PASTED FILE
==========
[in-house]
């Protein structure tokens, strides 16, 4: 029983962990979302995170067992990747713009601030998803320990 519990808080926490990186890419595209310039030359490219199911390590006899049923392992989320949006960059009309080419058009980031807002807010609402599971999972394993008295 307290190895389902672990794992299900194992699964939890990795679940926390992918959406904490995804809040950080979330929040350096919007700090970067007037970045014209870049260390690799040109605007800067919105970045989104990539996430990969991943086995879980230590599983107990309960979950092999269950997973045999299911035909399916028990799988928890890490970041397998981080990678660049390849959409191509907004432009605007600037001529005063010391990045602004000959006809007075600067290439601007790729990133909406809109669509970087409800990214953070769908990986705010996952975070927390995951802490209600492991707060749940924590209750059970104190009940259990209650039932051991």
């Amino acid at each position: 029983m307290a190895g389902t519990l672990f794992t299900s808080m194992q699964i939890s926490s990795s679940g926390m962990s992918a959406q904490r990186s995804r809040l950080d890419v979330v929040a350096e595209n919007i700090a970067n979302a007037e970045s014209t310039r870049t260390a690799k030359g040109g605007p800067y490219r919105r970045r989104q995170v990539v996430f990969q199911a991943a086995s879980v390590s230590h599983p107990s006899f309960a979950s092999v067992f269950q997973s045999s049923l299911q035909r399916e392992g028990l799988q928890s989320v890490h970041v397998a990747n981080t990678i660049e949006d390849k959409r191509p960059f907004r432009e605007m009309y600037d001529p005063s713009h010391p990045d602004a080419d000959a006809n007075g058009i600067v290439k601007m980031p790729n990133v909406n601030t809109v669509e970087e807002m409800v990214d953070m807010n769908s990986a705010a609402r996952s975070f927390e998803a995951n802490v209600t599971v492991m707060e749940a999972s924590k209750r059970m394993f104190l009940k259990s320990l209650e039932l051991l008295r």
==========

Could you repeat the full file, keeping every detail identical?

[in-house]
């Protein structure tokens, strides 16, 4: 029983962990979302995170067992990747713009601030998803320990 519990808080926490990186890419595209310039030359490219199911390590006899049923392992989320949006960059009309080419058009980031807002807010609402599971999972394993008295 307290190895389902672990794992299900194992699964939890990795679940926390992918959406904490995804809040950080979330929040350096919007700090970067007037970045014209870049260390690799040109605007800067919105970045989104990539996430990969991943086995879980230590599983107990309960979950092999269950997973045999299911035909399916028990799988928890890490970041397998981080990678660049390849959409191509907004432009605007600037001529005063010391990045602004000959006809007075600067290439601007790729990133909406809109669509970087409800990214953070769908990986705010996952975070927390995951802490209600492991707060749940924590209750059970104190009940259990209650039932051991």
């Amino acid at each position: 029983m307290a190895g389902t519990l672990f794992t299900s808080m194992q699964i939890s926490s990795s679940g926390m962990s992918a959406q904490r990186s995804r809040l950080d890419v979330v929040a350096e595209n919007i700090a970067n979302a007037e970045s014209t310039r870049t260390a690799k030359g040109g605007p800067y490219r919105r970045r989104q995170v990539v996430f990969q199911a991943a086995s879980v390590s230590h599983p107990s006899f309960a979950s092999v067992f269950q997973s045999s049923l299911q035909r399916e392992g028990l799988q928890s989320v890490h970041v397998a990747n981080t990678i660049e949006d390849k959409r191509p960059f907004r432009e605007m009309y600037d001529p005063s713009h010391p990045d602004a080419d000959a006809n007075g058009i600067v290439k601007m980031p790729n990133v909406n601030t809109v669509e970087e807002m409800v990214d953070m807010n769908s990986a705010a609402r996952s975070f927390e998803a995951n802490v209600t599971v492991m707060e749940a999972s924590k209750r059970m394993f104190l009940k259990s320990l209650e039932l051991l008295r």